By now HB Buses had become the Southern General Omnibus Company and they had realised their 'time was up'. The Western National timetable for March 1931 included their services under the heading of "Operated by the Southern General Omnibus Company Ltd" and on March 30th 1931 the agreement was signed for them to merge with Western National. In the December timetable the routes were allocated new route numbers and the reference to South General was dropped.
Until now standing passengers had not been allowed on buses but from Tuesday July 14th 1931 they were allowed to carry a maximum of five.
There was a brief spell of competition when in October 1931 the Embankment Motor Company applied for a licence to operate a service from Plymouth to Buckland Monachorum and Dousland.
On Sunday February 7th 1932 it was announced that a new sign headed "Which Bus Shall I Take?" had been erected at Saint Andrew's Cross to direct passengers to the multitude of bus stops in the City Centre.
As from midnight on Wednesday April 5th 1933 the Dousland and Buckland Monachorum services operated by Embankment Motor Company were transferred to Western National.
Following the destruction of the centre of Plymouth during the March Blitz of 1941, the terminus of Western National services was moved to Moor View Terrace, off Alexandra Road, at Mutley. This did not last long and on August 31st the terminus reverted to Saint Andrew's Cross and Notte Street. One interesting move during 1941 was the instigation of a system of registering passengers who intended to use the 95/95A and 96/96A services into Plymouth before 9am.
Another consequence of the early days of the Blitz was that Western National were forced to hire vehicles from other companies in order to maintain services. Local tour operators, such as the Embankment Motor Company, were unable to run excursions during the War so they readily gave up their vehicles for a steady income. But in addition, the Company were lent three 54-seat double-deckers by their Tilling colleagues at the Brighton and Hove Omnibus Company. These were painted in London red so stood out amongst the normal Western National green fleet. By August 1941 they were in use on the services between Plymouth and Crownhill, Plympton and Plymstock.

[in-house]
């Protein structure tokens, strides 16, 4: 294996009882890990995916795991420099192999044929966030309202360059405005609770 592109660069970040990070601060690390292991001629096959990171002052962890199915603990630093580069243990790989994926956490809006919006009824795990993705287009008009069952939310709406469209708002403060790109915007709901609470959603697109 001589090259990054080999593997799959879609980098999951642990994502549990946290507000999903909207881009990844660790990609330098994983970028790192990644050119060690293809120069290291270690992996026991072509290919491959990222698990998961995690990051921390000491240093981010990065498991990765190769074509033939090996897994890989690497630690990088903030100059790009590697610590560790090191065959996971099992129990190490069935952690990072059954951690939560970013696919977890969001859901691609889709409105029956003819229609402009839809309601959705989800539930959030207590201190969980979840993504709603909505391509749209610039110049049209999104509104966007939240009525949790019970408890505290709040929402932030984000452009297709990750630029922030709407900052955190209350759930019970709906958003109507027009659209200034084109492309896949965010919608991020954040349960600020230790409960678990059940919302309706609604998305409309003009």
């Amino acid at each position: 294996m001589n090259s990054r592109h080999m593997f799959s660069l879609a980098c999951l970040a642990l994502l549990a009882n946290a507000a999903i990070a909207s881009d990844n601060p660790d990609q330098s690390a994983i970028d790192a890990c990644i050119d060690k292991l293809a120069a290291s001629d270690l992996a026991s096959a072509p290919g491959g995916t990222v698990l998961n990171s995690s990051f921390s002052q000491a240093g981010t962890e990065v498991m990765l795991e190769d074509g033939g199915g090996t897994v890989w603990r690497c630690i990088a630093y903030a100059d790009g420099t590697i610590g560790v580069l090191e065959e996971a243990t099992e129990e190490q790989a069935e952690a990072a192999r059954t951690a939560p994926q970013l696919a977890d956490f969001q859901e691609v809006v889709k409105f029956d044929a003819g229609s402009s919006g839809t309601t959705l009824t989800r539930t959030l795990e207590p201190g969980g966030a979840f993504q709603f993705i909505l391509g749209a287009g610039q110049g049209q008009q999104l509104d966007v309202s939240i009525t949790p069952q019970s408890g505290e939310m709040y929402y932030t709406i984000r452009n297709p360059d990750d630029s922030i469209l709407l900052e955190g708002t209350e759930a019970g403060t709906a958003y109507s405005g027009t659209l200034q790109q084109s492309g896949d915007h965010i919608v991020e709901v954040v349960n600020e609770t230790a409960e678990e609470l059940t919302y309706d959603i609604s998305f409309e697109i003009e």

Early in November 1941 Plymouth Transport applied to the Regional Transport Commission for permission to extend their routes 17 and 27 to and from Crownhill. Western National, who already operated services to Crownhill, naturally objected. The end result was the the Commission suggested the formation of a joint services committee.
This suggestion was taken up and a meeting took place between the management and officers from the Council on December 29th 1941 as a result of which the Plymouth Joint Services Agreement was executed on November 2nd 1942.
The Second World War was still in progress, of course, and the black-out was still in force. This made driving very hazardous and Western National placed the following advert in the Western Evening Herald as a warning: